SPACS VS. IPOS

By Gambling Insider
Tim Poole weighs up the common choice facing gaming firms going public: SPAC or IPO? Investment specialists Matt Davey, Matt Sodl and Jason Ader provide the expert analysis, as we assess which truly is the king of the M&A jungle

When Microsoft, Amazon and Google went public, there was little question as to how they would do it. On 13 March 1986, Microsoft held its Initial Public Offering (IPO) at $21 per share; on 15 May 1997, Amazon IPOed at $18 per share; on 19 August 2004, Google IPOed at $85 a share. All three giants joined the Nasdaq and didn’t look back: there was no major choice as to how they would do it – IPO was the given route.

And, until recent years, the same scenario faced the gaming industry’s biggest firms. When Caesars Entertainment wanted to go public? IPO. When Las Vegas Sands took to the market? IPO. If you wanted your shares to trade publicly, there was one recognised and widely accepted method – and that, generally, was that. But when DraftKings announced in December 2019 that it will combine with Diamond Eagle Acquisition Corp, additionally acquiring supplier SBTech, this all changed. The gaming M&A picture began to shift.

Special Purpose Acquisition Companies (SPACs) are not new. Existing since the 1990s and experiencing growing popularity since the early 2000s, the SPAC route has always technically been there. Now, though, as part of the trend kickstarted by DraftKings and followed up on by several others, this is a genuine heavyweight option for gaming firms looking to go public.

 

SPACs: A backdoor IPO?

According to Matt Sodl, Founding Partner, President & Managing Director at Innovation Capital, a SPAC is “really a backdoor IPO.” He tells Gambling Insider over Zoom: “Ultimately, it’s a mechanism for a company to take their business public in a vehicle that effectively avoids the traditional SEC registration underwriter and underwriter evaluation process. What you have are guys who are called sponsors, who could be private equity guys, or it could be a couple of industry executives – like Dan Silvers and A. Lorne Weil. They filed to do a SPAC – probably one of the first in the industry – and ended up buying a gaming equipment company called Inspired Entertainment. It was before the SPAC craziness of this past 12-18 months.”

Silvers and Weil went to investors with the selling point of having strong industry relationships, without themselves holding that much capital. In filing for a SPAC, crucially, it enabled Inspired to go public and raise proceeds without the traditional underwriting fees of an IPO: typically 5-7%. SPACs involve sponsors, who provide what is called the institutional sponsorship, by going to the market with a business plan, leveraging their strong reputations and attracting capital. “They essentially put their resumes out and say: ‘we’re legitimate guys in the industry and provide a halo effect for companies we buy, and we vet them,’” Sodl adds.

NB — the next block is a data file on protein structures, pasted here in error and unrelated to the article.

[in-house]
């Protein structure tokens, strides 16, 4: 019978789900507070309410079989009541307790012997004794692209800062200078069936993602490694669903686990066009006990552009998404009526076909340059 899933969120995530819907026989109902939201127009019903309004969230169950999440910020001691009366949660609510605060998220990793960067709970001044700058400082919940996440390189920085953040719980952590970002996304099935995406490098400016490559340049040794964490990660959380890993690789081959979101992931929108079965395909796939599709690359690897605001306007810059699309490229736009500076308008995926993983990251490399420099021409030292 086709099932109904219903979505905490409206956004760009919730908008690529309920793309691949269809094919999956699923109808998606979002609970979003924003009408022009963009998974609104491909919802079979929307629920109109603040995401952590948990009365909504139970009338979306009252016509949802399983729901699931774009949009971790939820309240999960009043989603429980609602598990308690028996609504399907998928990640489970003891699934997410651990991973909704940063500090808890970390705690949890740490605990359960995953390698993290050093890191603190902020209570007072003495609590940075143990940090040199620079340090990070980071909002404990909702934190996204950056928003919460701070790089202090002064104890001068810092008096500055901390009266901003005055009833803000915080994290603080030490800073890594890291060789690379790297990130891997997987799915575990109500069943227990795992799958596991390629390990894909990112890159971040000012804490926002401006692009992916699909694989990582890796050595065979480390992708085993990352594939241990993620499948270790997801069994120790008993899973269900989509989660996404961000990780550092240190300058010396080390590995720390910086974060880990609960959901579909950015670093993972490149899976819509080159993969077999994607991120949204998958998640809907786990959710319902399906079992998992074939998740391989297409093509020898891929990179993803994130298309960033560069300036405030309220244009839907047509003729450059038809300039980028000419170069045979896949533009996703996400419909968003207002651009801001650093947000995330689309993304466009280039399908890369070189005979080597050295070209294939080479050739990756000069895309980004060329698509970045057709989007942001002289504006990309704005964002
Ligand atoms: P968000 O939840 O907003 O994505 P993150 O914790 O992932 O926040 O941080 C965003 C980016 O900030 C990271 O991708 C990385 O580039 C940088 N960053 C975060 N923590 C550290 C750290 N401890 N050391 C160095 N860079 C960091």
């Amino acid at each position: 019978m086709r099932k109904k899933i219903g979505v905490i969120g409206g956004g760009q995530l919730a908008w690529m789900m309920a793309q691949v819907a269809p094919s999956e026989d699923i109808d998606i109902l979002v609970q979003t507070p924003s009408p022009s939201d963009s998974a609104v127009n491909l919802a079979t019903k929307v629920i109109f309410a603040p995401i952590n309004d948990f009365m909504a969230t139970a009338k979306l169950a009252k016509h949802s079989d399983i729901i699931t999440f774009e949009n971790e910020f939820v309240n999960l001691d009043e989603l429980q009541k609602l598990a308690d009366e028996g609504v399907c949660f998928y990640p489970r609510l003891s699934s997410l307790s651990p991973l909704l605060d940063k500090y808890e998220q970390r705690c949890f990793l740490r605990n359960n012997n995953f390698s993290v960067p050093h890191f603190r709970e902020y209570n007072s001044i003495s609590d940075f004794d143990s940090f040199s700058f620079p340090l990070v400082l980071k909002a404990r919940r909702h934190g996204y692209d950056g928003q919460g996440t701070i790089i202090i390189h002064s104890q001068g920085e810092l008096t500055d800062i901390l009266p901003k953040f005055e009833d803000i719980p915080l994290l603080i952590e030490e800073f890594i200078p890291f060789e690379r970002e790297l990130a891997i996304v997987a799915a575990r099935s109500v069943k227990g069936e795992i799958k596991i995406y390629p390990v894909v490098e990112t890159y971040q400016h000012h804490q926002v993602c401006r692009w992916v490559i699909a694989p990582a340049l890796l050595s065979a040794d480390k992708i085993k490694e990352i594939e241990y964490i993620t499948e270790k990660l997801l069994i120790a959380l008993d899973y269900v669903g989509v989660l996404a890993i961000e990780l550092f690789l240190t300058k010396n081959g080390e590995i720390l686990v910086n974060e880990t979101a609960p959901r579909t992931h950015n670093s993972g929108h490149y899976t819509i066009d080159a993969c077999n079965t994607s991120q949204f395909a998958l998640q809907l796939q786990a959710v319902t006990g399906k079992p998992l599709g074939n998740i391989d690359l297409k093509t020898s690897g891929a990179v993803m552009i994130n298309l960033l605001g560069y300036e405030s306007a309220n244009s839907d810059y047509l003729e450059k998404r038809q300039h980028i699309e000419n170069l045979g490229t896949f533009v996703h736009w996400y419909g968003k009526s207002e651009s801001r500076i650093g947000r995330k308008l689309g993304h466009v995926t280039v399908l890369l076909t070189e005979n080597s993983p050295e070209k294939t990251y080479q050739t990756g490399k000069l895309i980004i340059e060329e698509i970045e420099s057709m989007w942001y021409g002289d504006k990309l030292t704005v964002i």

SPAC investors buy their shares at $10 a share, which is a low point, and allow  18-24 months to create a deal, before it then launches and goes public. Traditionally, there is a follow-on investment called a PIPE (private investor and public entity), which funds any additional needs of the deal. “There’s been a tremendous amount of interest in SPAC sponsorships that have been filed and gone public,” Sodl says.

“The earlier SPACs have done pretty well. The SPAC sponsorship quality has gone down over the years. What really drove the SPAC trend was the DraftKings reverse merger into a public entity – you saw that stock price go crazy through the roof. A lot of these other sponsors came out and said ‘hey we can do the same thing.’ Why has that been a success? To really go public and do an IPO, you’ve got to show big-time growth. So sports betting – it’s a gold rush and there’s a significant domino effect going across the US, in terms  of more states enabling the legalisation of  sports betting to take place; retail as well as mobile. That’s been a big driver in what’s allowed DraftKings to roll out and grow their company.”

The interest in DraftKings took its stock price to “another level,” Sodl comments, which indeed sits at $52 at press time, inspiring rivals like Rush Street Interactive and Golden Nugget Online Gaming (which has since agreed to be acquired by DraftKings)  to follow suit. “That’s been the real driver of this gaming SPAC craze,” Sodl says. “There’s growth opportunities that were embedded in these brick and mortar companies, that have now been bifurcated, spun off and sold to the public.”

 

SPAC-tacular: The benefits

Naturally, the popularity of SPACs has not surfaced from nothing. If they were slow and inefficient, they wouldn’t have had the clout to truly challenge IPOs as the preferred route  to market of many. The opposite seems to be true, in the view of Tekkorp Digital CEO Matt Davey, who himself owns a SPAC and champions the virtues of its speed to market and forward-looking nature.  Davey’s starting position on one side of the issue may suggest a bias – but one has to ask exactly why the experienced gaming veteran, former CEO of NYX Gaming Group, has chosen to pursue this route.

“If you’re a private company and you want to go public in the US, you’ve got three primary options: you can do an IPO, a direct listing or you can merge into a SPAC,” he tells Gambling Insider. “A key difference between the IPO and SPAC is that IPOs can only speak to past revenue performance. So, above all, SPACs appeal to fast-growing businesses whose value is in their future growth, not their annals.

“By contrast, IPOs restrict what you can discuss in your public documents in terms of future forecasts. Time-wise, meanwhile, the process of merging with a private company into a SPAC is far more efficient than going through a 9-12-month IPO. If you’re facing competitive pressures and need access to capital for quick growth, SPACs can take just 3-6 months. That speed is a big draw. The SPAC process allows companies to merge into the vehicle and clearly set the table for what their growth trajectory looks like. And we’re seeing projections go out three to five years.  Investors get a good sense as to how the business is developing, where it is today and where it will go in the future.”